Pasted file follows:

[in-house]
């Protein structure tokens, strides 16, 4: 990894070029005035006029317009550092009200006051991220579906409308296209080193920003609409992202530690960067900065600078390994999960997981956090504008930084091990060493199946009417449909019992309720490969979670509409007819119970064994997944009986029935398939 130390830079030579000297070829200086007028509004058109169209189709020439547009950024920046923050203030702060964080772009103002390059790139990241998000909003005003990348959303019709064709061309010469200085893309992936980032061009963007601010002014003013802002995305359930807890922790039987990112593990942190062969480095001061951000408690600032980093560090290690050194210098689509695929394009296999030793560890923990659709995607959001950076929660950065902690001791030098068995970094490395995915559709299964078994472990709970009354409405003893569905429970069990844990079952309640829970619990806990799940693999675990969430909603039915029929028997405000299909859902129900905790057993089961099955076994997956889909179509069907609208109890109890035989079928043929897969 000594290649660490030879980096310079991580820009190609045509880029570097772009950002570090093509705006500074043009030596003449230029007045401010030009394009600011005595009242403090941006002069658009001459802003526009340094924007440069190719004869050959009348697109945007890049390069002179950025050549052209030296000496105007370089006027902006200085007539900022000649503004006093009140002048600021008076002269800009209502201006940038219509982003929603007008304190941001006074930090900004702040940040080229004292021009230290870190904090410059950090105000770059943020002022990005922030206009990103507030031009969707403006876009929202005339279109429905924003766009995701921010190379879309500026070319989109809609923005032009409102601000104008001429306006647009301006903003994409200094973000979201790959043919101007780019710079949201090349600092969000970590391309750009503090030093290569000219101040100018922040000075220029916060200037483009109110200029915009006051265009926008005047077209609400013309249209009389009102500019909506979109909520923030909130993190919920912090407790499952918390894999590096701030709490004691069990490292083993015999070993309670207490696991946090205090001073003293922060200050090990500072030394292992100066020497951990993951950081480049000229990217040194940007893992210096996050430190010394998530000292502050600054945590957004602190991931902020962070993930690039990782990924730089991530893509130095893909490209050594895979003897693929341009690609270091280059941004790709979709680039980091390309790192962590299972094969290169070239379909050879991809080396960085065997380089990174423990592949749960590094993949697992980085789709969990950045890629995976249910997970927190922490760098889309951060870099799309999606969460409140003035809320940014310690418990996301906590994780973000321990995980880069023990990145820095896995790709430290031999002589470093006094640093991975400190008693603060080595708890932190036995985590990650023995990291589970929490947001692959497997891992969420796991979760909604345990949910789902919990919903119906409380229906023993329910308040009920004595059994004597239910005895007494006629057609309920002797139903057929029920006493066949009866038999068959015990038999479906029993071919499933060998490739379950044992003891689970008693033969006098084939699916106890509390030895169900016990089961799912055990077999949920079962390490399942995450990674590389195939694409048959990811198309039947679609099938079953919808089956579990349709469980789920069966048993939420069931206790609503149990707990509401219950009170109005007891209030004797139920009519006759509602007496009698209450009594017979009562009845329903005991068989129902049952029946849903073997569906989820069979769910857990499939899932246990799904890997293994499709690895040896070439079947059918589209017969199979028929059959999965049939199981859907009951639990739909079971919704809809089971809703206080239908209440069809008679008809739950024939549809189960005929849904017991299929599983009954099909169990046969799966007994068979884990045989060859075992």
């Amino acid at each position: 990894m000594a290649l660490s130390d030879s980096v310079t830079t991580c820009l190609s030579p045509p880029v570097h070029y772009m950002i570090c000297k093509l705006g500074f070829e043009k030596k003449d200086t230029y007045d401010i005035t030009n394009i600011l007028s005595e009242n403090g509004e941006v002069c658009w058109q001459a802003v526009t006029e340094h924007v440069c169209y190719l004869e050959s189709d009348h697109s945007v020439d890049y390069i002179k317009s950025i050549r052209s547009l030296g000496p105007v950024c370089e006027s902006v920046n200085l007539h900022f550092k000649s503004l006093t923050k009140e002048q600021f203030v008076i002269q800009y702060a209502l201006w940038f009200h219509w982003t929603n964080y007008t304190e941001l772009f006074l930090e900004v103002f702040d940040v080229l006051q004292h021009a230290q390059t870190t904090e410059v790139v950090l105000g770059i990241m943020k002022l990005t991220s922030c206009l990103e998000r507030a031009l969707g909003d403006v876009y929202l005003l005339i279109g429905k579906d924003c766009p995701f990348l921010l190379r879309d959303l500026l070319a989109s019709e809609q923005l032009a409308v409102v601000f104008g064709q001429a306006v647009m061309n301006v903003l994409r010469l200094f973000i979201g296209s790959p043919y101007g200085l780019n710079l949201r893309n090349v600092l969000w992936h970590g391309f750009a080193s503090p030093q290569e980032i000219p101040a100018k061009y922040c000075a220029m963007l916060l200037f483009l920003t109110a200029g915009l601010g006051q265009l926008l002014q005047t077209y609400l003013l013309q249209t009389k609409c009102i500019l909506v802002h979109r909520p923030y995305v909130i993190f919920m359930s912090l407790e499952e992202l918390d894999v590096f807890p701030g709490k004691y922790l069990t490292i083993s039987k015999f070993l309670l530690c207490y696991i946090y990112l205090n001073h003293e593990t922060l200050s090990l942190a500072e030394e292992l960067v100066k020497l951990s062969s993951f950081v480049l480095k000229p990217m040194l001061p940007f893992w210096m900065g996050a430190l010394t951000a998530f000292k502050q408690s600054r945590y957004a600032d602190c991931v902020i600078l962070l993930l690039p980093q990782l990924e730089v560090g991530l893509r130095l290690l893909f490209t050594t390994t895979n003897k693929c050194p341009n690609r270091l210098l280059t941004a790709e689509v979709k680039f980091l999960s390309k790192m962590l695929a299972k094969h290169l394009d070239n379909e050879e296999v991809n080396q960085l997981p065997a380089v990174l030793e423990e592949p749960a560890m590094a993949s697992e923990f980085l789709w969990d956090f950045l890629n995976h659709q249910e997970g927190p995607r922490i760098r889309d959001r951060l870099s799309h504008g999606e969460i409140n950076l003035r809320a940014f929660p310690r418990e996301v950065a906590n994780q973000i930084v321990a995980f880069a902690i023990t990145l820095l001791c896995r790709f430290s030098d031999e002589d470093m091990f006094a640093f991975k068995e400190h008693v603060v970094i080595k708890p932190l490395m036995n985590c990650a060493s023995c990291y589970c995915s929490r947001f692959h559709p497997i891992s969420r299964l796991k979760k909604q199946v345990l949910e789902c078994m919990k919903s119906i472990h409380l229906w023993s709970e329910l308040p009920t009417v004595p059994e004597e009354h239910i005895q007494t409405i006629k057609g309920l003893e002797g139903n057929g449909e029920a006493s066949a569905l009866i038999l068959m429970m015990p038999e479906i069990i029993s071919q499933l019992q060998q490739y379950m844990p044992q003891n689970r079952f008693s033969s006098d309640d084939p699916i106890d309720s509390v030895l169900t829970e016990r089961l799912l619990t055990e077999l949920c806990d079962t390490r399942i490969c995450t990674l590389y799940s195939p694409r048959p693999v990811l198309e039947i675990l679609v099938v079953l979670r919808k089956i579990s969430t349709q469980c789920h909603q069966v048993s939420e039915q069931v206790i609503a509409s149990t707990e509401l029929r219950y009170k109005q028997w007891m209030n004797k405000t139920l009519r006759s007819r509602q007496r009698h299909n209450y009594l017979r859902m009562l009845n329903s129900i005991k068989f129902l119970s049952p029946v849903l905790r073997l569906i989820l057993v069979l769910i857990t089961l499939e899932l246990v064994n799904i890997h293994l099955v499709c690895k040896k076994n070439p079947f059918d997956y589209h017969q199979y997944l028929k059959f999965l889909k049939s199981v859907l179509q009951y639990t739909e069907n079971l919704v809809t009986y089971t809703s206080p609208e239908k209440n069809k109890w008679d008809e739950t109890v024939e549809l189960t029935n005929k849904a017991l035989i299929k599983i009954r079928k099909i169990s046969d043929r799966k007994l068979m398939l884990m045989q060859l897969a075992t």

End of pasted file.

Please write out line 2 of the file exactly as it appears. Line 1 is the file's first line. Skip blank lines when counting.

């Protein structure tokens, strides 16, 4: 990894070029005035006029317009550092009200006051991220579906409308296209080193920003609409992202530690960067900065600078390994999960997981956090504008930084091990060493199946009417449909019992309720490969979670509409007819119970064994997944009986029935398939 130390830079030579000297070829200086007028509004058109169209189709020439547009950024920046923050203030702060964080772009103002390059790139990241998000909003005003990348959303019709064709061309010469200085893309992936980032061009963007601010002014003013802002995305359930807890922790039987990112593990942190062969480095001061951000408690600032980093560090290690050194210098689509695929394009296999030793560890923990659709995607959001950076929660950065902690001791030098068995970094490395995915559709299964078994472990709970009354409405003893569905429970069990844990079952309640829970619990806990799940693999675990969430909603039915029929028997405000299909859902129900905790057993089961099955076994997956889909179509069907609208109890109890035989079928043929897969 000594290649660490030879980096310079991580820009190609045509880029570097772009950002570090093509705006500074043009030596003449230029007045401010030009394009600011005595009242403090941006002069658009001459802003526009340094924007440069190719004869050959009348697109945007890049390069002179950025050549052209030296000496105007370089006027902006200085007539900022000649503004006093009140002048600021008076002269800009209502201006940038219509982003929603007008304190941001006074930090900004702040940040080229004292021009230290870190904090410059950090105000770059943020002022990005922030206009990103507030031009969707403006876009929202005339279109429905924003766009995701921010190379879309500026070319989109809609923005032009409102601000104008001429306006647009301006903003994409200094973000979201790959043919101007780019710079949201090349600092969000970590391309750009503090030093290569000219101040100018922040000075220029916060200037483009109110200029915009006051265009926008005047077209609400013309249209009389009102500019909506979109909520923030909130993190919920912090407790499952918390894999590096701030709490004691069990490292083993015999070993309670207490696991946090205090001073003293922060200050090990500072030394292992100066020497951990993951950081480049000229990217040194940007893992210096996050430190010394998530000292502050600054945590957004602190991931902020962070993930690039990782990924730089991530893509130095893909490209050594895979003897693929341009690609270091280059941004790709979709680039980091390309790192962590299972094969290169070239379909050879991809080396960085065997380089990174423990592949749960590094993949697992980085789709969990950045890629995976249910997970927190922490760098889309951060870099799309999606969460409140003035809320940014310690418990996301906590994780973000321990995980880069023990990145820095896995790709430290031999002589470093006094640093991975400190008693603060080595708890932190036995985590990650023995990291589970929490947001692959497997891992969420796991979760909604345990949910789902919990919903119906409380229906023993329910308040009920004595059994004597239910005895007494006629057609309920002797139903057929029920006493066949009866038999068959015990038999479906029993071919499933060998490739379950044992003891689970008693033969006098084939699916106890509390030895169900016990089961799912055990077999949920079962390490399942995450990674590389195939694409048959990811198309039947679609099938079953919808089956579990349709469980789920069966048993939420069931206790609503149990707990509401219950009170109005007891209030004797139920009519006759509602007496009698209450009594017979009562009845329903005991068989129902049952029946849903073997569906989820069979769910857990499939899932246990799904890997293994499709690895040896070439079947059918589209017969199979028929059959999965049939199981859907009951639990739909079971919704809809089971809703206080239908209440069809008679008809739950024939549809189960005929849904017991299929599983009954099909169990046969799966007994068979884990045989060859075992």